SAN FRANCISCO -- Tens of thousands of Iraqi Americans in areas distant from Los Angeles may not be able to vote in the first Iraqi election in decades as a result of the decision by an intergovernmental body to limit polling places in the United States.
"Iraq's out-of-country voting program began yesterday but the pro-democracy Iraqi American Christians, rather than being elated by the opportunity to vote in the first Iraqi election in decades, are enraged by what they see as ethnic discrimination against them in the process here in the United States and are debating whether to boycott it," stated Nina Shea, the director of Freedom House's Center for Religious Freedom.
"This is devastating to a religious minority that is taking the brunt of terrorism and persecution within Iraq."
According to Shea, the problem stems from the decision of the International Organization of Migration (IOM)--the intergovernmental body contracted to carry out the operation--to limit polling places in the United States to five with only one of these located west of the Mississippi, namely Los Angeles. The other four cities include Nashville, Chicago, Detroit, and Washington.
"With absentee balloting not an option in the Iraqi vote, this means that tens of thousands of Iraqi Americans in areas distant from Los Angeles are effectively disenfranchised," Shea stated. "The 40,000 or so eligible voters who reside in California's Central Valley around Modesto and in the north would have to drive 1,800 miles within the next two weeks in order first to register to vote and again to actually cast ballots."
The director added that San Diego, the third-largest area of Iraqi settlement in the country after Detroit and Michigan and home to another estimated 25,000 eligible Iraqi voters, has also been passed over as a polling site. "It so happens that those in the affected areas are mainly ChaldoAssyrians, all of whom are Christian," Shea noted.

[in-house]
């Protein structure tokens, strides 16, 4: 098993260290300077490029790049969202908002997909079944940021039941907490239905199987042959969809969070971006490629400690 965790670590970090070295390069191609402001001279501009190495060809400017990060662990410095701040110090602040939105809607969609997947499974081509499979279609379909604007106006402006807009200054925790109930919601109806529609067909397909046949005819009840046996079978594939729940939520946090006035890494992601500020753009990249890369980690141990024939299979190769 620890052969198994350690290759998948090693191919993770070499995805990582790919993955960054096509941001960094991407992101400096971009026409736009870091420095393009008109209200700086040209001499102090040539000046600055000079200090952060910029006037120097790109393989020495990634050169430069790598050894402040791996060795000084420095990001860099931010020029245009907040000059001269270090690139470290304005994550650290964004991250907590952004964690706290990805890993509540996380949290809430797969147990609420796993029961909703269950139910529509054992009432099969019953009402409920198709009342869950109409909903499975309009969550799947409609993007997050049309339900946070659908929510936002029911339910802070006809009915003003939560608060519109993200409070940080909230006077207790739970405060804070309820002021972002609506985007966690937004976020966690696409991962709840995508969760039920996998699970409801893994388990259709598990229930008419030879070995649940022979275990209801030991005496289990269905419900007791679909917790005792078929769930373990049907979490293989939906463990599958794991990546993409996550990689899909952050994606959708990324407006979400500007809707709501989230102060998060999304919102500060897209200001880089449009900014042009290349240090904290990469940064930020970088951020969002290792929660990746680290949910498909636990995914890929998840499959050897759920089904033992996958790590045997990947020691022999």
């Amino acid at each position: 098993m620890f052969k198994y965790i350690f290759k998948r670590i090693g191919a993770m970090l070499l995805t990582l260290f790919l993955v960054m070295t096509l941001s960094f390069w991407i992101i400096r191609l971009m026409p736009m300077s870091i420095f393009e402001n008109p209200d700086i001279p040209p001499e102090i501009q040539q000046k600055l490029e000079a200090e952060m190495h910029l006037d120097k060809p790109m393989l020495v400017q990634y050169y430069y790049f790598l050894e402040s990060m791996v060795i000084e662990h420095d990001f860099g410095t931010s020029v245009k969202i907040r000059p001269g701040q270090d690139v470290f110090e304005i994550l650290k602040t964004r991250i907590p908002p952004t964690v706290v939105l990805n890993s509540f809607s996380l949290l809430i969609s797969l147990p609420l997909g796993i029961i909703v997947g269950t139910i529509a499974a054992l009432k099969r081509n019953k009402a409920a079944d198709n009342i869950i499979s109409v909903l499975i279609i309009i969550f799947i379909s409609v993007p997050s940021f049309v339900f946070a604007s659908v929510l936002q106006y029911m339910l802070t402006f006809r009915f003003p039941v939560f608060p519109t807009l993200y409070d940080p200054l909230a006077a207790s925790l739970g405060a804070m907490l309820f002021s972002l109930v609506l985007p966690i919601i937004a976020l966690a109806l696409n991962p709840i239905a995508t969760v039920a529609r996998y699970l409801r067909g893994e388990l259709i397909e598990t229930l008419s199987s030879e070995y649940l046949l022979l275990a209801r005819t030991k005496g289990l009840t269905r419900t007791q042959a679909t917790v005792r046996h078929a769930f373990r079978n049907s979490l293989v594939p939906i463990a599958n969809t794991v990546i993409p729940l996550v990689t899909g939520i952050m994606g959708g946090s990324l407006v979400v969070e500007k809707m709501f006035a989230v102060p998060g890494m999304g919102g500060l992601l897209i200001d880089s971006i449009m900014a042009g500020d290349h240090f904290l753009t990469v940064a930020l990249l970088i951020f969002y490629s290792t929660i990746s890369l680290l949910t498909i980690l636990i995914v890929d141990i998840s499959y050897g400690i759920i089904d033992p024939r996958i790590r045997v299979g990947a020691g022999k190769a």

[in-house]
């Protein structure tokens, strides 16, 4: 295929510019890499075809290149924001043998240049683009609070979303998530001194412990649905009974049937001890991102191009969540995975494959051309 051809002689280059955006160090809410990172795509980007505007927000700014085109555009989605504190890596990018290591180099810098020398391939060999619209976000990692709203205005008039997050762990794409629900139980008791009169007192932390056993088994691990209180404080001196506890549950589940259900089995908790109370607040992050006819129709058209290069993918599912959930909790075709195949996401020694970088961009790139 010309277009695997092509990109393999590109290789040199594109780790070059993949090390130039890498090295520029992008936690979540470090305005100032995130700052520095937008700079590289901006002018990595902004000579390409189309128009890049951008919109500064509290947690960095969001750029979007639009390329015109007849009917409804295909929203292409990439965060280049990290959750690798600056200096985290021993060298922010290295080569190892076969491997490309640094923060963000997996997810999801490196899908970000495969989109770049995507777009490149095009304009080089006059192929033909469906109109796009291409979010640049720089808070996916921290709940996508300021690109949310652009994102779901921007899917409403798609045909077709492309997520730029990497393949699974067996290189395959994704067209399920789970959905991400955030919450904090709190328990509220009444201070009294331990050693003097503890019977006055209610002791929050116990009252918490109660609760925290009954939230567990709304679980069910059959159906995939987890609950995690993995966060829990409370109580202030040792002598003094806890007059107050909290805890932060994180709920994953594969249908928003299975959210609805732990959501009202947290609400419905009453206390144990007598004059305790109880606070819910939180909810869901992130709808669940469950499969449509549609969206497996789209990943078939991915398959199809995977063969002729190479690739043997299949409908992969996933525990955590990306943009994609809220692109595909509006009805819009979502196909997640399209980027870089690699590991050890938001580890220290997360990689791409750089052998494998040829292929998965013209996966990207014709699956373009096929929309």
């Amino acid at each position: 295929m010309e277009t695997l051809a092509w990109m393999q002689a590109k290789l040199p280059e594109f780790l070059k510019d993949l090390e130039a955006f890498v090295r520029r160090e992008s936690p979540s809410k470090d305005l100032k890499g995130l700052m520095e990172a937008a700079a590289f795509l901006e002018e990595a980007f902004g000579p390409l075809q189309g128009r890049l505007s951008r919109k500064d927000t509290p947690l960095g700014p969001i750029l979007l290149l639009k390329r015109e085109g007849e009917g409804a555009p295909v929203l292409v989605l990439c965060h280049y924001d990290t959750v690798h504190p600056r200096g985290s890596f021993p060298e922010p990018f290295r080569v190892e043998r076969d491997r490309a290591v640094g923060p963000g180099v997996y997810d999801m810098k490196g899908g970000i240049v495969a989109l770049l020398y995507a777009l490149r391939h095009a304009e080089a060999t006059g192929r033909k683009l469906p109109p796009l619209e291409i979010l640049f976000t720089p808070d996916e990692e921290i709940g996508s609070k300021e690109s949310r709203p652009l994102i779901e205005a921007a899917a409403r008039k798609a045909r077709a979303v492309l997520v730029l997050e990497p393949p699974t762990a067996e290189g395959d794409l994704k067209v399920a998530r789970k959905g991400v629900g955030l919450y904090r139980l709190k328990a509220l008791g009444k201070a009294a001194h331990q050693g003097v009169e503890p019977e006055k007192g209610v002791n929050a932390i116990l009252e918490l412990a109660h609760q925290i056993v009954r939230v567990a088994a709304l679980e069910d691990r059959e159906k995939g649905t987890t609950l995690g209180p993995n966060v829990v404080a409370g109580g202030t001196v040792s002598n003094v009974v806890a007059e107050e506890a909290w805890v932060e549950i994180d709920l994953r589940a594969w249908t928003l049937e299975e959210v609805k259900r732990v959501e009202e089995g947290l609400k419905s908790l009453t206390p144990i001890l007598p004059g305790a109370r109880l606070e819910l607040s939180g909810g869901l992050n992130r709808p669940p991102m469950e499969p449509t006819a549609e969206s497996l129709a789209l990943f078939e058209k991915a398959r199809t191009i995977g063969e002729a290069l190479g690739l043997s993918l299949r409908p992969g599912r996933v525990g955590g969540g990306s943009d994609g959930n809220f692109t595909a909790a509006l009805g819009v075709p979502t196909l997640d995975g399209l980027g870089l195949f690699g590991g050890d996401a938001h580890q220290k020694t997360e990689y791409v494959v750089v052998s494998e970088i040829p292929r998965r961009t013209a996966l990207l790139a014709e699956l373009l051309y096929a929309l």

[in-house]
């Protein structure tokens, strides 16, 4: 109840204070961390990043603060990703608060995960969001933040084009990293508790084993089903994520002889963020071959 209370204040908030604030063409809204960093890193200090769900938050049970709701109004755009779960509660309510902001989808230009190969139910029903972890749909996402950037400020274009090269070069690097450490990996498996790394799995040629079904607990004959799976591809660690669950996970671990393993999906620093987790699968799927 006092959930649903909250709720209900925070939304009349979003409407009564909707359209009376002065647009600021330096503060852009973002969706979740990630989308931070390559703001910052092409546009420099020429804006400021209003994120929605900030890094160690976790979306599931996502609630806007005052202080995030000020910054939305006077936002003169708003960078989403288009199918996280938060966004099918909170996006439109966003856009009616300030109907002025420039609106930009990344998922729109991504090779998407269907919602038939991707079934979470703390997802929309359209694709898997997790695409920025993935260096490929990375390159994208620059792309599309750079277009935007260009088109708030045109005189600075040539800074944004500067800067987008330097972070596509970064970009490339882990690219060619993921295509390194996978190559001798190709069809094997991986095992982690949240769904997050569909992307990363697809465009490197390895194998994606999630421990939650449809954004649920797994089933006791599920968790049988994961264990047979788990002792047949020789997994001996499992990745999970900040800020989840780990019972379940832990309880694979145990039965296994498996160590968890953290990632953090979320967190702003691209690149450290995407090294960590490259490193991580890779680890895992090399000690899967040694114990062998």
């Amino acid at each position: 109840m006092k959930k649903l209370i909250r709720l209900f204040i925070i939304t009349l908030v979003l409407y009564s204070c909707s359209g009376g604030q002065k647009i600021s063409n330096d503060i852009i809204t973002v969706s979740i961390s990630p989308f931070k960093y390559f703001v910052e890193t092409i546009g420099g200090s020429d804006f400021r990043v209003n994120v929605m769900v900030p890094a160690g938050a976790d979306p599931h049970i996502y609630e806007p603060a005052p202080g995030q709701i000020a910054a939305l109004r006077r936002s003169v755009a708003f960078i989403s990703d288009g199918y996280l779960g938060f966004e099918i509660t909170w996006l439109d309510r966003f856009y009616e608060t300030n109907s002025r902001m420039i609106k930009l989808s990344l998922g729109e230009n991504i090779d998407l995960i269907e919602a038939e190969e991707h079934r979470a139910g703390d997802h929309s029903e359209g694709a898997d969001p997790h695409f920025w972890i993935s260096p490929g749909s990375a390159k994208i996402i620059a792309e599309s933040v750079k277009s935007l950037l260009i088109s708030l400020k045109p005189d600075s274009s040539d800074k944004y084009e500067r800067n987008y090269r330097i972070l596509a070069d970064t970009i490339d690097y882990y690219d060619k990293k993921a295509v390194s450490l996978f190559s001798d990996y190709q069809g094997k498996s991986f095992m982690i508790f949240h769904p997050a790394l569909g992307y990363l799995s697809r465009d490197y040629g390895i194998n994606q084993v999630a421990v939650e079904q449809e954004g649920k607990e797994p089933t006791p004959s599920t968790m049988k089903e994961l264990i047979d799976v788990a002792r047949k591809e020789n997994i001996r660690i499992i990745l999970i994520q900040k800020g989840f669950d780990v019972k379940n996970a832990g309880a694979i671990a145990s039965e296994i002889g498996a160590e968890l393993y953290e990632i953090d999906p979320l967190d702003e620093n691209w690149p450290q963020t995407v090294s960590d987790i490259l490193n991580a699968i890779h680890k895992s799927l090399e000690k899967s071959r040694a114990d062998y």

"Thousands of them will not be able to vote in a pivotal election for a constituent assembly to draft the permanent constitution and shape the next government of Iraq," Shea said.
The voting process, which extends over two weeks, started yesterday with a seven-day registration period. The actual voting itself is to occur between Jan. 28 and 30.
Last month it was announced that Iraqi expatriates living in 14 countries would be able to join in the Jan. 30 voting to elect the 275-member assembly that will appoint a government and draft a constitution. Italy-based AsiaNews reported that half a million participants are expected to vote out of the 800,000 eligible voters of more than three million Iraqi expatriates living in Canada, Australia, Denmark, France, Germany, Holland, Iran, Jordan, Lebanon, Sweden, Turkey, the UK, the UAE, and the USA.
After the news made its way to the American ChaldoAssyrian community, activists such as Joseph Kassab, president of the Michigan-based Chaldean National Congress, immediately set about getting out voter-education materials on the Internet. But according to Shea, hope gave way to anger when the polling locations themselves were finally confirmed on Jan. 14, prompting appeals to the IOM from the Chaldean bishop in California, lawyers for the national ChaldoAssyrian Advocacy Council, and a delegation of California members of Congress.
However, Shea reported that IOM's out-of-country voting director in the U.S., Roger Bryant, has been unmoved by the grassroots petitions, and refuses to add polling sites in Modesto and San Diego. And despite the protest campaign, when questioned about the impending disenfranchisement of tens of thousands of California ChaldoAssyrians at the daily press briefing last Friday, State Department Spokesman Richard Boucher refused to comment other than to say he was unaware of the issue.
And so now, on top of the harsh persecution that is driving out the Christians from Iraq--due to perceptions by Islamist terrorists that they are pro-American--Shea says large numbers of Iraq's pro-democracy, pro-human-rights minority are now being needlessly disenfranchised from the Iraqi election within the United States.
According to the Associated Press, about 240,000 Iraqis are eligible to vote in the United States.
The Christian Post